ACLU Says National Security Administration Phone Data Collection Is Illegal
The American Civil Liberties Union filed court papers Monday arguing the National Security Administration's sweeping data collection violates the Constitution and should be stopped. The new motion expanded on the A.C.L.U.'s arguments against data collection in a federal lawsuit filed in June.
Intelligence officials have maintained that the N.S.A. collects only the metadata of Americans' phone calls, not the contents of the calls themselves. The so-called metadata includes the numbers called and the time and duration of each call. They say the database is only searched when there is "reasonable, articulable suspicion" of terrorism and is crucial for monitoring terror plots.
Army Gen. Keith Alexander, the director of the N.S.A., said in June that the government's sweeping surveillance programs have foiled some 50 terrorist worldwide and are critical in the fight against terrorism.
The A.C.L.U., on the other hand, cited the writings of George Orwell and even the comprehensive German surveillance program depicted in the film The Lives Of Others to illustrate the potential dangers of large-scale government surveillance into the private lives of American citizens.
Edward W. Felten, a professor computer science and public affairs at Princeton, argued that gathering data on the three billion calls made every day in the U.S. means the N.S.A. is creating a database that could expose some of the most personal secrets of its citizens. Felton identified certain numbers, like a government fraud hotline, or a sexual assault hotline, that can reveal intimate details of citizens' lives.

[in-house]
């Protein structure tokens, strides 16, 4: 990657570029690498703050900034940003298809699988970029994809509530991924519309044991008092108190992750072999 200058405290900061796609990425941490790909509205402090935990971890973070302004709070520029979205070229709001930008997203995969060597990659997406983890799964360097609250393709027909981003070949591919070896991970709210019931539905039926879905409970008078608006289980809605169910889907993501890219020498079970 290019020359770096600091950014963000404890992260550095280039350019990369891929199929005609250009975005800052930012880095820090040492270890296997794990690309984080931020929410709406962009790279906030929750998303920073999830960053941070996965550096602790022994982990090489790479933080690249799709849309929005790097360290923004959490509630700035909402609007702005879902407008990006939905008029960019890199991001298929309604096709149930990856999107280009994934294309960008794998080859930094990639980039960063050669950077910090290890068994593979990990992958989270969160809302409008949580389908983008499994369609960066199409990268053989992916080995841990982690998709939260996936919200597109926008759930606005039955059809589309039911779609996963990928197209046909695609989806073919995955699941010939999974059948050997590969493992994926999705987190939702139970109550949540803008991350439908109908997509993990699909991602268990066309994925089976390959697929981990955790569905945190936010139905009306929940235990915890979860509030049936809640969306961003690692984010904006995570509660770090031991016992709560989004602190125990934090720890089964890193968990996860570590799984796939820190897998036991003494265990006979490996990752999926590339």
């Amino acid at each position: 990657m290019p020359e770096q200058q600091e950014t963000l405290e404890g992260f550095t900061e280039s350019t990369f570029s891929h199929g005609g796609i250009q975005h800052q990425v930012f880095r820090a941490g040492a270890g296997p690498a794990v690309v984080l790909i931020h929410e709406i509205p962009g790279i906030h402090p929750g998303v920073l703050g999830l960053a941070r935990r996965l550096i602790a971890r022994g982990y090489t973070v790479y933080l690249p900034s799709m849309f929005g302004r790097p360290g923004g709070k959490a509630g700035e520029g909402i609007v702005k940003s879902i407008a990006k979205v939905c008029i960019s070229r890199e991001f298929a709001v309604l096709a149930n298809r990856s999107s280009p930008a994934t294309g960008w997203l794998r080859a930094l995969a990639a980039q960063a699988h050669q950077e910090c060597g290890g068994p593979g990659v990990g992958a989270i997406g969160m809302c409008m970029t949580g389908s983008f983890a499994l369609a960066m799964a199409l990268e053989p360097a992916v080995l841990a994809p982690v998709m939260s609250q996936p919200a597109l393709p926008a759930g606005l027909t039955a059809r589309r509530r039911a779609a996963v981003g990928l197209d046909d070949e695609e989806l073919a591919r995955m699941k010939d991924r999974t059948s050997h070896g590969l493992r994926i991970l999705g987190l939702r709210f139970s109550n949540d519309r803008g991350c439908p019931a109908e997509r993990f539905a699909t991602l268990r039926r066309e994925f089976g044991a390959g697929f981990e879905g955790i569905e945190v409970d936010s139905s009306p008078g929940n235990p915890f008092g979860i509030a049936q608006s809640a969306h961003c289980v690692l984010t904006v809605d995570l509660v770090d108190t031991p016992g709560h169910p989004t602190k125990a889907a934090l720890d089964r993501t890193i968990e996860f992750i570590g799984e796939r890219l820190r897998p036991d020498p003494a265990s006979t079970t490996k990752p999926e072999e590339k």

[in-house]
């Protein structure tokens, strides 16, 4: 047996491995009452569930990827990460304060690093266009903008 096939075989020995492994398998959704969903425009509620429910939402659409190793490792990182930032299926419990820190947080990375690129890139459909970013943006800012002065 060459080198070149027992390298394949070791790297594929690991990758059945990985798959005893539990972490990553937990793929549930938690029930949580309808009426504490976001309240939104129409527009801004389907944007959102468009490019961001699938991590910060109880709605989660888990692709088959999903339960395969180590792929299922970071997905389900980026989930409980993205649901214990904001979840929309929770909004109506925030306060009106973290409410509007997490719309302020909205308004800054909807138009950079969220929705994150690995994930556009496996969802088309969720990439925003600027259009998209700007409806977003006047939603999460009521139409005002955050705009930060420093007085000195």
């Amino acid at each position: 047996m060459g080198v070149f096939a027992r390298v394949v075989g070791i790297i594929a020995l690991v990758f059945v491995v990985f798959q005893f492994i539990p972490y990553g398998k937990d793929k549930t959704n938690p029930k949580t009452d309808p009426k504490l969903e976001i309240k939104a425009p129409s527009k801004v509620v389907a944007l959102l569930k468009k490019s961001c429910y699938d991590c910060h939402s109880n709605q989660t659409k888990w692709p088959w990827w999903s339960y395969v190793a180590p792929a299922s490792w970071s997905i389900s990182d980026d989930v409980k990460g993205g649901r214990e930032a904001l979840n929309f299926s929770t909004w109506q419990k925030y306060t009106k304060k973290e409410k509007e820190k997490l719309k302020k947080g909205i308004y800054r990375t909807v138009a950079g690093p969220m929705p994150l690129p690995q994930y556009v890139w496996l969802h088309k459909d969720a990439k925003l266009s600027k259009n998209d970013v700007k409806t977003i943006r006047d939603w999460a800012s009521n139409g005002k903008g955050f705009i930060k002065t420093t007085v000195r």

"Calling patterns can reveal when we are awake and asleep; our religion, if a person regularly makes no calls on the Sabbath or makes a large number of calls on Christmas Day; our work habits and our social aptitude; the number of friends we have, and even our civil and political affiliations," Felten wrote.
The A.C.L.U. lawsuit is one of several challenges to N.S.A. programs based on leaks by Edward Snowden, the former N.S.A. contractor who remains in Russia under temporary asylum after weekend reports revealed he was denied entry into Cuba.
The N.S.A. collection of call log data is approved in general terms by the Foreign Intelligence Surveillance Court, based on the 1979 Supreme Court ruling in Smith v. Maryland, which determined call logs recorded in criminal cases were not subject to protection under the Fourth Amendment. The A.C.L.U. contends that the Smith ruling involves "narrow surveillance directed at a specific criminal suspect over a very limited time period," and that the verdict does not allow for the N.S.A.'s current mass data collection.
"Americans do not expect that their government will make a note every time they pick up the phone of whom they call, precisely when they call them and for precisely how long they speak," the group wrote.
The Justice Department is expected to ask the judge in the case to dismiss it. Other individuals and interest groups are also pursuing court cases against the N.S.A.'s data collection.